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Cyclops

[sahy-klops] /ˈsaɪ klɒps/
noun, plural Cyclopes
[sahy-kloh-peez] /saɪˈkloʊ piz/ (Show IPA)
1.
Classical Mythology. a member of a family of giants having a single round eye in the middle of the forehead.
2.
(lowercase) a freshwater copepod of the genus Cyclops, having a median eye in the front of the head.
Origin
< Greek Kýklōps, literally, round-eye, equivalent to kýkl(os) a circle, round + ṓps eye

Antigonus I

[an-tig-uh-nuh s] /ænˈtɪg ə nəs/
noun
1.
(Cyclops) 382?–301 b.c, Macedonian general under Alexander the Great.
Dictionary.com Unabridged
Based on the Random House Dictionary, © Random House, Inc. 2014.
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British Dictionary definitions for Cyclops

cyclops

/ˈsaɪklɒps/
noun (pl) cyclops, cyclopes (saɪˈkləʊpiːz)
1.
any copepod of the genus Cyclops, characterized by having one eye

Cyclops

/ˈsaɪklɒps/
noun (pl) Cyclopes (saɪˈkləʊpiːz), Cyclopses
1.
(classical myth) one of a race of giants having a single eye in the middle of the forehead, encountered by Odysseus in the Odyssey See also Polyphemus
Word Origin
C15: from Latin Cyclōps, from Greek Kuklōps, literally: round eye, from kuklos circle + ōps eye

Antigonus I

/ænˈtɪɡənəs/
noun
1.
known as Cyclops. 382–301 bc, Macedonian general under Alexander the Great; king of Macedon (306–301)
Collins English Dictionary - Complete & Unabridged 2012 Digital Edition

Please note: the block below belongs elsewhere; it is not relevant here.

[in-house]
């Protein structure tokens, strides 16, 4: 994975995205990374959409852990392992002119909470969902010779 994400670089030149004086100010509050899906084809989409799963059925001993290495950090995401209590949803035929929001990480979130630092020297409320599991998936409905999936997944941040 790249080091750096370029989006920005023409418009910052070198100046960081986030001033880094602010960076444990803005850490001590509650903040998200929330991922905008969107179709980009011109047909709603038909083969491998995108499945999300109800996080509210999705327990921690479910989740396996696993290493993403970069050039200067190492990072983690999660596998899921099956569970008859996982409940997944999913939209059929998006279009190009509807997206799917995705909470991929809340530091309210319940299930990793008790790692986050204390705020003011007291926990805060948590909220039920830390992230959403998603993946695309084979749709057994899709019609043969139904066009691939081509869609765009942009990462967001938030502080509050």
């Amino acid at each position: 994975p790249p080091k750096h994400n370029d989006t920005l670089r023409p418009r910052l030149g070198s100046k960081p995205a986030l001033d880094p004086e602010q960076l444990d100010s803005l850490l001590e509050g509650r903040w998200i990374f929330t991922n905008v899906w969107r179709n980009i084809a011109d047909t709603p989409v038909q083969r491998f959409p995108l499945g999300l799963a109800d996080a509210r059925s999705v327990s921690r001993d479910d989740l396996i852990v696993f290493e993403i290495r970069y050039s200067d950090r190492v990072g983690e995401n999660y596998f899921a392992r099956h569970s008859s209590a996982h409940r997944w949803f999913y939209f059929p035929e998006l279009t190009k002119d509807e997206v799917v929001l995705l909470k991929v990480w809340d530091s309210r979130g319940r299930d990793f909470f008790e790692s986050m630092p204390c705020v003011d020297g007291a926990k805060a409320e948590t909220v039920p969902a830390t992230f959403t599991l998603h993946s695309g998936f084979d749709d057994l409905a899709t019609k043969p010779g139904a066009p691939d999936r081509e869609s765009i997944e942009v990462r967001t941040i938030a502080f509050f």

© William Collins Sons & Co. Ltd. 1979, 1986 © HarperCollins
Publishers 1998, 2000, 2003, 2005, 2006, 2007, 2009, 2012
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Word Origin and History for Cyclops

cyclops

n.

(plural cyclopes), 1510s, from Latin, from Greek kyklops, literally "round-eyed," from stem of kyklos (see cycle (n.)) + -ops (see eye (n.)). One of a race of one-eyed giants who forged thunderbolts for Zeus, built the walls of Mycenae, etc.

Online Etymology Dictionary, © 2010 Douglas Harper
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Cyclops in Culture
Cyclops [(seye-klops)]

plur. Cyclopes

One-eyed giants in classical mythology. One Cyclops imprisoned Odysseus and his men during their voyage back to Greece after the Trojan War. Odysseus managed to trick the Cyclops and put out his eye. Odysseus and his men were then able to escape.

The American Heritage® New Dictionary of Cultural Literacy, Third Edition
Copyright © 2005 by Houghton Mifflin Company.
Published by Houghton Mifflin Company. All rights reserved.
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